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FAQ and Glossary

I get a lot of questions about what I do as well as the terms I use.  Here are some questions I get often about my field.  Below that are some key terms you will hear often and what they mean.  


What is a Speech Language Pathologist?

A Speech Language Pathologist holds a Master’s degree and is licensed in their state to perform diagnostics and treatment for a variety of communication disorders as well as feeding problems. Most also hold a Certificate of Clinical Competence from the American Speech Language and Hearing Association (ASHA), the governing body for Speech Language Pathologists and Audiologists.

Do you take insurance?

Yes, we participate with many major insurance companies. You can check with your insurance company’s provider list to find out if we are in your plan.

How long does therapy take?

Typically we see clients once or twice a week and may continue seeing them for months or years, depending on their needs. The therapy plans are adjusted every 3 months and revised if needed. We write long term goals and short term goals and keep track of clients’ progress with time frames from 1 month to 1 year. Their therapy is completed when they have achieved the long term goals. However, children can be expected to have goals that change as they develop if various skills that are expected to be mastered are identified as below age norms.

What ages do you treat?

Infants through adults who are not yet on Medicare.

What is a Certified Orofacial Myologist?

A Certified Orofacial Myologist (COM) has completed a 28 hour introductory course in Orofacial Myology, completed a 6 month written exam, passed an onsite clinical exam by a member of the Board of Examiners and maintains their certification with continuing education in courses sponsored by the International Association of Orofacial Myology (IAOM). A COM evaluates and treats children and adults with tongue thrusts, better known as improper resting postures of the tongue, as well as lips, and tongue ties which impact the orofacial skeletal development as well as oral phase of swallowing and articulation in most cases. If you or your child have not made progress with other therapy they have received, perhaps the expertise of a Certified Orofacial Myologist will be able to improve their issues, in tandem with other professionals. In many cases, chronic allergies may impact their orofacial muscles as well, or chronic enlargement of the tonsils and/or adenoids. We refer to our allergy and ENT professionals as well as dental professionals, bodywork professionals, and others to provide a teamwork approach.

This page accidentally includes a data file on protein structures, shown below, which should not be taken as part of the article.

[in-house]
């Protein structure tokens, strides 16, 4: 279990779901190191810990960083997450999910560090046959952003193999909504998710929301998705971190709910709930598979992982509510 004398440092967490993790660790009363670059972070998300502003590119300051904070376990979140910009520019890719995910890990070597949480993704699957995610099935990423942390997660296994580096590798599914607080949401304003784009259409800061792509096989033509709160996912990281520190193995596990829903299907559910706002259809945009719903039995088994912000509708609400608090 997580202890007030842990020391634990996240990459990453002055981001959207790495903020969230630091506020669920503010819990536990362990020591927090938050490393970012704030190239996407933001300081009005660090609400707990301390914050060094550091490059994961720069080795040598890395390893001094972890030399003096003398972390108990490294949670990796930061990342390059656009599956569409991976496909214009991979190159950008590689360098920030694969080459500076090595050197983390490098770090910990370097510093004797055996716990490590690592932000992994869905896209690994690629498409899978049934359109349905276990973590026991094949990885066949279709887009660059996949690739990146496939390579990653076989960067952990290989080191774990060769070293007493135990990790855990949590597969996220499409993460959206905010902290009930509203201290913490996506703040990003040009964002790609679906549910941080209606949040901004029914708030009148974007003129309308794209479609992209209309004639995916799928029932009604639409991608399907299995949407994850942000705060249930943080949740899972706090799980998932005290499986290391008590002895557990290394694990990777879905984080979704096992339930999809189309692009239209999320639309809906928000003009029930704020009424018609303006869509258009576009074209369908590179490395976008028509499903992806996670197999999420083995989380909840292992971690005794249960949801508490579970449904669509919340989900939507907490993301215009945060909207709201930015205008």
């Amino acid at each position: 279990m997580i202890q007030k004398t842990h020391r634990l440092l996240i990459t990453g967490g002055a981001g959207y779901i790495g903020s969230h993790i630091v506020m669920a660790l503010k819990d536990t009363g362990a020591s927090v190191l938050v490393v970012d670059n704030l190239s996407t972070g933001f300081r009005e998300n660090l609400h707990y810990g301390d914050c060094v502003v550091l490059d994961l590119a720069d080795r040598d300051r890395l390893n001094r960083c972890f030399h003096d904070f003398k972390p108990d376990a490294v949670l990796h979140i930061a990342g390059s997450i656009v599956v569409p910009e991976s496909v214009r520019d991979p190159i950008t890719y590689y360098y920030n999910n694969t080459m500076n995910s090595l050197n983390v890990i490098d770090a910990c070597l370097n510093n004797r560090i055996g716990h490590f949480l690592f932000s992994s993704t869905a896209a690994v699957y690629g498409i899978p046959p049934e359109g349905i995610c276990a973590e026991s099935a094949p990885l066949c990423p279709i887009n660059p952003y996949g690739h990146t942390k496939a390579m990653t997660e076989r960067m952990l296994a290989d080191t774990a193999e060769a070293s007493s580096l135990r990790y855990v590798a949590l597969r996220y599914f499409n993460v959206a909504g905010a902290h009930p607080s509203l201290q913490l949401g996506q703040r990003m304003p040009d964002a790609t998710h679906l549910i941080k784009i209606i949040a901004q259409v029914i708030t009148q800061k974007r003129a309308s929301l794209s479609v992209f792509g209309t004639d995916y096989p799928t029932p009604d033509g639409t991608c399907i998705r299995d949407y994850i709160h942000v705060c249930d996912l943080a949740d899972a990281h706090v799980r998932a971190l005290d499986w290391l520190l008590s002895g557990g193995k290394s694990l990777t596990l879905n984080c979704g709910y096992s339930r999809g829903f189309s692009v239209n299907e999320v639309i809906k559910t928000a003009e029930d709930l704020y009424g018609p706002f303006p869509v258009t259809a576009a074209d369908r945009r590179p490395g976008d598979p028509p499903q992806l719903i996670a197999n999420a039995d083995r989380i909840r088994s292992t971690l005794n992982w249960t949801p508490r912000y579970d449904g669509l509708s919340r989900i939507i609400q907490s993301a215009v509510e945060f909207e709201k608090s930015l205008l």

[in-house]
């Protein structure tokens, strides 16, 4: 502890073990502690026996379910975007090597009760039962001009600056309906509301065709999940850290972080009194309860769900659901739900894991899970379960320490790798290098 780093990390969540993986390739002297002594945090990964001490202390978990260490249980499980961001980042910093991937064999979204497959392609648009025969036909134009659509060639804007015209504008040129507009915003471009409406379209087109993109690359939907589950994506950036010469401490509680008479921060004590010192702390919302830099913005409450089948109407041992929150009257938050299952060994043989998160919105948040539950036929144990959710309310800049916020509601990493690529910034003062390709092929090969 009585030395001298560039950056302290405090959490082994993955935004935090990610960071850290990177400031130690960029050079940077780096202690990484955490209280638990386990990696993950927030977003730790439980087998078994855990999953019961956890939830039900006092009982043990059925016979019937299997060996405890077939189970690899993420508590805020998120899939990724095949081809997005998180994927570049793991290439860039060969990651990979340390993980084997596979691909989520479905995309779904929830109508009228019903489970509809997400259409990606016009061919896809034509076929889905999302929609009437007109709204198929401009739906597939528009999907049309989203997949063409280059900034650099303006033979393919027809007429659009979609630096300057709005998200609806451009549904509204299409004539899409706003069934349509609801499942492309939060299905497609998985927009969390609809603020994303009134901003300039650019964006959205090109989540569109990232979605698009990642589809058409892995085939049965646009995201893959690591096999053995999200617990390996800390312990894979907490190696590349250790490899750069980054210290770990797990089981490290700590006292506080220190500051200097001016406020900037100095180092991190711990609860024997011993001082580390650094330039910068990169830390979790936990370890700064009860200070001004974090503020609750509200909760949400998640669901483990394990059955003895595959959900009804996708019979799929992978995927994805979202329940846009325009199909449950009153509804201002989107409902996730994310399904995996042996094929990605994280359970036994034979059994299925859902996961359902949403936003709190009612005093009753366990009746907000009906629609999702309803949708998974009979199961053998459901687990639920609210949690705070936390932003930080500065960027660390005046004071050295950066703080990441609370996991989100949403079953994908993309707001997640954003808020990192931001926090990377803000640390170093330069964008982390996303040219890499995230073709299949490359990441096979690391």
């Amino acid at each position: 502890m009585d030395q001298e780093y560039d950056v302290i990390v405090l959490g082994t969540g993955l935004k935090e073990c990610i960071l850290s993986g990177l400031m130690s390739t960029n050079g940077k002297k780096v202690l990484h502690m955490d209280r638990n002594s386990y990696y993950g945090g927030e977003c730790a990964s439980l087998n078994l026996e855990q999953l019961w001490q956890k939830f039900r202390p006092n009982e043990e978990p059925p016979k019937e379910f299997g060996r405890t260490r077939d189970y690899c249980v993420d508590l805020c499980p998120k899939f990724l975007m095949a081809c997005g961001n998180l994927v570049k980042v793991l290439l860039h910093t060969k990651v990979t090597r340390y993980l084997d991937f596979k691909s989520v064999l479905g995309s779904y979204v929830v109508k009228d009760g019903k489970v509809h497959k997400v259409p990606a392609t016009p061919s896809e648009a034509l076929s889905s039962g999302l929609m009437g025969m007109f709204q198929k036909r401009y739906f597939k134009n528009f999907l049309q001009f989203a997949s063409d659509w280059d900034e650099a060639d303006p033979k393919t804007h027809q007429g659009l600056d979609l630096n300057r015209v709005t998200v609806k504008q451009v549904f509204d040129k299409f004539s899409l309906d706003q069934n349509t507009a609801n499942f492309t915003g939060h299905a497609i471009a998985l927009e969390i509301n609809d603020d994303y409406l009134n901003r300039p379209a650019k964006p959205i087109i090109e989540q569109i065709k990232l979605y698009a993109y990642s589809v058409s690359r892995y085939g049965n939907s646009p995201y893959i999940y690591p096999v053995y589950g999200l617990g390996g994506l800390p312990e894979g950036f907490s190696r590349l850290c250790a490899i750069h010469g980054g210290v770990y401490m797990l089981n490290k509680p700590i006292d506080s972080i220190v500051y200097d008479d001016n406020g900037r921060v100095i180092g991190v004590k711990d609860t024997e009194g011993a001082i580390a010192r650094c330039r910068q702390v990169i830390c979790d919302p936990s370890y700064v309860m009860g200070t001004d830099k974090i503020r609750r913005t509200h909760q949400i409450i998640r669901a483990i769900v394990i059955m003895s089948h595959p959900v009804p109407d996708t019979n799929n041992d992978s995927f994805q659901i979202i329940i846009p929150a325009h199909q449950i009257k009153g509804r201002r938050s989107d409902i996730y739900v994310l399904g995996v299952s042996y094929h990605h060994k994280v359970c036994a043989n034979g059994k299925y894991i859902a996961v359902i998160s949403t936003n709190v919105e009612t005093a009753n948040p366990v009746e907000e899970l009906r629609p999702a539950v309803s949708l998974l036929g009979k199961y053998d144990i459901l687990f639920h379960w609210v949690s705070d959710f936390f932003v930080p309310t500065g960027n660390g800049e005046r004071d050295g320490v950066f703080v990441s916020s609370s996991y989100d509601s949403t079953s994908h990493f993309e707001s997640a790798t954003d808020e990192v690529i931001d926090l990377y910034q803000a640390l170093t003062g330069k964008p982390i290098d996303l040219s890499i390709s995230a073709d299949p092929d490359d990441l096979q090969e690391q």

Why didn't anyone else identify my tongue tie?

It takes additional training to identify how this structural issue may be interfering with function. The functions are breathing, feeding, swallowing, chewing and speech. An in depth structural examination as well as a comprehensive assessment of function are essential to determining the need for a tongue tie release. Therapy prior to and after a tongue tie release is mandatory. The muscles need to be reeducated so as to adjust the brain to performing these functions in a more appropriate way.